This article previously appeared on Crossfader
Director: Dustin Guy Defa
As deliciously old school as an ensemble piece can get. You’ve probably not heard all too much about Dustin Guy Defa, but you’ve probably heard of his buddy Joe Swanberg, whose Forager Films co-financed PERSON TO PERSON—an extrapolation of his Sundance short film of the same name. Following various New Yorkers over the course of a single day, Defa finds great profundity in the assimilation of disparate vignettes. Read as individual stories, these people’s lives register as inconsequential anecdotes in their long lives, but when framed together, they reveal the breadth of New York City; a tapestry bespeckled in romance, failures, accomplishments, and revenge all at once.
We open on Bene Coopersmith (who plays a character of the same name), a textbook hipster and vinyl collector (I guess the two are synonymous). But more than your average thrift store hopper, Bene is an avid jazz collector, and finds himself in a precarious situation when a rare LP is offered to him by a stranger. At the same time, actress Abbi Jacobson finds herself on an awkward first day as an investigative journalist, touring New York City with a delightfully braggadocious Michael Cera, George Sample III is punished for posting revenge porn, and Tavi Gevinson has her first heterosexual experience. Among other indie-mainstays, Phillip Baker Hall rounds out the narrative as an additional cog to the anthology machine.
Tfw our Editor-in-Chief walks by you on the street
Narratively, there’s not a lot to it; PERSON TO PERSON is as simple as they come, but its hidden beauty lies in the honesty of its humor. People talk with a verisimilitude that’s refreshingly sincere for 2010s indie filmmaking. There are no pretensions in line deliveries, no long-winded soliloquies. Every line is spoken with all its natural mistakes, stutters, and imperfections. Defa hasn’t written a film that explains itself. Rather, he has made one where the characters try their very best to articulate themselves. And not everyone is as good as the next. Some are more blunt than others, and the rest are too shy to express themselves earnestly. That’s the magic of PERSON TO PERSON, and it’s the one component that translates the most fluently from the outstanding short film that inspired it.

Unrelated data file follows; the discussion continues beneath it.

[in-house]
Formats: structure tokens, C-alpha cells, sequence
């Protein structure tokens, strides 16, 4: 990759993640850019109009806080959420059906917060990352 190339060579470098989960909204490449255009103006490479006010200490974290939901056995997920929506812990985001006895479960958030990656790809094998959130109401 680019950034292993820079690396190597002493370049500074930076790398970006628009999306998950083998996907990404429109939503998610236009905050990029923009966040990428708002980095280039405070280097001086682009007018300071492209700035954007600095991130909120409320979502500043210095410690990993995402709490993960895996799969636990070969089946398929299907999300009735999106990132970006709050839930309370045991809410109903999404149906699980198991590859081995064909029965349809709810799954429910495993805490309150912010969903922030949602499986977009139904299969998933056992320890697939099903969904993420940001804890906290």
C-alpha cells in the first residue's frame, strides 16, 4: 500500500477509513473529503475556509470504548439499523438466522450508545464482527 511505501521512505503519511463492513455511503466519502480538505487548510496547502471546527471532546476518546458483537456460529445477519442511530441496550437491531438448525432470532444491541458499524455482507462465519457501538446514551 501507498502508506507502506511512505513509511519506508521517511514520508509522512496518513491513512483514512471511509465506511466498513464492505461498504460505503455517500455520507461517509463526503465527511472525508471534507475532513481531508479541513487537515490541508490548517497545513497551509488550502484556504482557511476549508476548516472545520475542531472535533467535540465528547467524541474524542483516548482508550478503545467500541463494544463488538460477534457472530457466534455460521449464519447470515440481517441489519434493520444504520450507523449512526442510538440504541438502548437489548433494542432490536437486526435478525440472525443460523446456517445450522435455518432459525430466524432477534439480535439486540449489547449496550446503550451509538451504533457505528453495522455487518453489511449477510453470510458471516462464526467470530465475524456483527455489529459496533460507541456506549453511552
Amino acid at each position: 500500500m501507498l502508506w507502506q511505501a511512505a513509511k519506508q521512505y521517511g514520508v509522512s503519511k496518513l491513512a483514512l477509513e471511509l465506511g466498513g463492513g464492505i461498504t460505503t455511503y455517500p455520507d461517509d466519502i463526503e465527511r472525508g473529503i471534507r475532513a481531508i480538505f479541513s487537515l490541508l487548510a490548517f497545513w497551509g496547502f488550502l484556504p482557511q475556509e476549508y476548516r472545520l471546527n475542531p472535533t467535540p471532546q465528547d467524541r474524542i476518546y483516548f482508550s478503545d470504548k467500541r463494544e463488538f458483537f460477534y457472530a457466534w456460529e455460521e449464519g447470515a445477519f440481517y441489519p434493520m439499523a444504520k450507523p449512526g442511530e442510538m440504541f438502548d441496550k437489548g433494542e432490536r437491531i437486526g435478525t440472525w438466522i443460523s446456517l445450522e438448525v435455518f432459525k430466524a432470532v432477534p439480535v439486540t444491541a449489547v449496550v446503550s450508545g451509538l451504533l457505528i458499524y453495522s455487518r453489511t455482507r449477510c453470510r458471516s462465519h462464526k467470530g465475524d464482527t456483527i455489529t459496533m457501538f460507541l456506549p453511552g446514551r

But the broadening of the 15-minute short film does begin to show its stretch marks. Bene Coopersmith, the only character who remains intact from the original short, is the most compelling actor—and character—from start to finish in Defa’s film. That isn’t to say that the other narratives are bad, but Sample III deserves a little more meat to chew on, while Jacobson and Baker Hall fall victim to some contentious suspension of disbelief. Gavinson, however, is a revelation, performing with a dexterity that harkens back to the magnetic likeness of a young Anna Karina or Jean Seberg, emoting a radiance in her eyes that raise and answer dozens of questions without so much as ever saying a word.
Also that hair!!! :’O
Altman-esque in the best way, PERSON TO PERSON cherishes life in New York City from its misfortunes to its moments of bliss. It’s a portrait of a city in constant change, populated by culturally diverse individuals from varying generations. It’s a poem written for a city of chance encounters, almost giving a holistic purpose to its 16mm design. It’s a film framed to be captured in the moment, only once. That is to say, Defa understands the fragility of life and the absence of permanence. Nothing in PERSON TO PERSON is more complicated than it appears. Criminals are actually criminals, lovers are actually lovers, but their labels mean nothing if we don’t understand them. Defa let’s us understand six of these people to the best of his ability. Welcome to the spiderweb of New York City, where being on other parts of the city only means that you’re distanced by one degree of separation.